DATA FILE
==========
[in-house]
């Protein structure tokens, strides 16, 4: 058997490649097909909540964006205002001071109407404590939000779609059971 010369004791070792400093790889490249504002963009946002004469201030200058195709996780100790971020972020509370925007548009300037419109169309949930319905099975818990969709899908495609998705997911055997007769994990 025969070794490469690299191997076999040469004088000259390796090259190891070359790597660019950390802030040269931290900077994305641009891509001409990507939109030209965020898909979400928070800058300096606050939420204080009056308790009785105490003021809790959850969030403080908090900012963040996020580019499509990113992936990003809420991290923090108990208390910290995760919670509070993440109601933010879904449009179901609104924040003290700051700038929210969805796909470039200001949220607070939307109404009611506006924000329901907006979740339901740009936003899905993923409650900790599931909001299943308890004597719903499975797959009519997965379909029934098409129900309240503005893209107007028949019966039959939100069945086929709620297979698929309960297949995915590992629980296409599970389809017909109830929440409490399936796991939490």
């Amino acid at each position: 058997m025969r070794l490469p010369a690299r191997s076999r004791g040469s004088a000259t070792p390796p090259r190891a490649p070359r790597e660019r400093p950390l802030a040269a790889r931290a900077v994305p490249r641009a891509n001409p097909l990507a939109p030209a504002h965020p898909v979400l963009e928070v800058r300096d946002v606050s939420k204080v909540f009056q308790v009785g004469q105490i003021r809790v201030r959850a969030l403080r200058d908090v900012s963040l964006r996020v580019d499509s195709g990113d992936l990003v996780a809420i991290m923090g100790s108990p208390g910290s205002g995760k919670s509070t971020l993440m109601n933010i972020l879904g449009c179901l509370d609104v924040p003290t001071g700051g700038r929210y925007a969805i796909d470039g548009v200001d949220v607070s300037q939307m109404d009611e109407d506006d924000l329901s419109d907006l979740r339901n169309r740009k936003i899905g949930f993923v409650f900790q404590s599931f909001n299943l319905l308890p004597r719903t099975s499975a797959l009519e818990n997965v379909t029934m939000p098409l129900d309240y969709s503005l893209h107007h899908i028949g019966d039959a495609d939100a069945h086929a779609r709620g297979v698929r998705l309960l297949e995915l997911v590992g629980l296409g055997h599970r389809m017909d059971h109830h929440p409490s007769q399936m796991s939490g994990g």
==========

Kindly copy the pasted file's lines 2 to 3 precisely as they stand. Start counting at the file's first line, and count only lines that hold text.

């Protein structure tokens, strides 16, 4: 058997490649097909909540964006205002001071109407404590939000779609059971 010369004791070792400093790889490249504002963009946002004469201030200058195709996780100790971020972020509370925007548009300037419109169309949930319905099975818990969709899908495609998705997911055997007769994990 025969070794490469690299191997076999040469004088000259390796090259190891070359790597660019950390802030040269931290900077994305641009891509001409990507939109030209965020898909979400928070800058300096606050939420204080009056308790009785105490003021809790959850969030403080908090900012963040996020580019499509990113992936990003809420991290923090108990208390910290995760919670509070993440109601933010879904449009179901609104924040003290700051700038929210969805796909470039200001949220607070939307109404009611506006924000329901907006979740339901740009936003899905993923409650900790599931909001299943308890004597719903499975797959009519997965379909029934098409129900309240503005893209107007028949019966039959939100069945086929709620297979698929309960297949995915590992629980296409599970389809017909109830929440409490399936796991939490």
């Amino acid at each position: 058997m025969r070794l490469p010369a690299r191997s076999r004791g040469s004088a000259t070792p390796p090259r190891a490649p070359r790597e660019r400093p950390l802030a040269a790889r931290a900077v994305p490249r641009a891509n001409p097909l990507a939109p030209a504002h965020p898909v979400l963009e928070v800058r300096d946002v606050s939420k204080v909540f009056q308790v009785g004469q105490i003021r809790v201030r959850a969030l403080r200058d908090v900012s963040l964006r996020v580019d499509s195709g990113d992936l990003v996780a809420i991290m923090g100790s108990p208390g910290s205002g995760k919670s509070t971020l993440m109601n933010i972020l879904g449009c179901l509370d609104v924040p003290t001071g700051g700038r929210y925007a969805i796909d470039g548009v200001d949220v607070s300037q939307m109404d009611e109407d506006d924000l329901s419109d907006l979740r339901n169309r740009k936003i899905g949930f993923v409650f900790q404590s599931f909001n299943l319905l308890p004597r719903t099975s499975a797959l009519e818990n997965v379909t029934m939000p098409l129900d309240y969709s503005l893209h107007h899908i028949g019966d039959a495609d939100a069945h086929a779609r709620g297979v698929r998705l309960l297949e995915l997911v590992g629980l296409g055997h599970r389809m017909d059971h109830h929440p409490s007769q399936m796991s939490g994990g």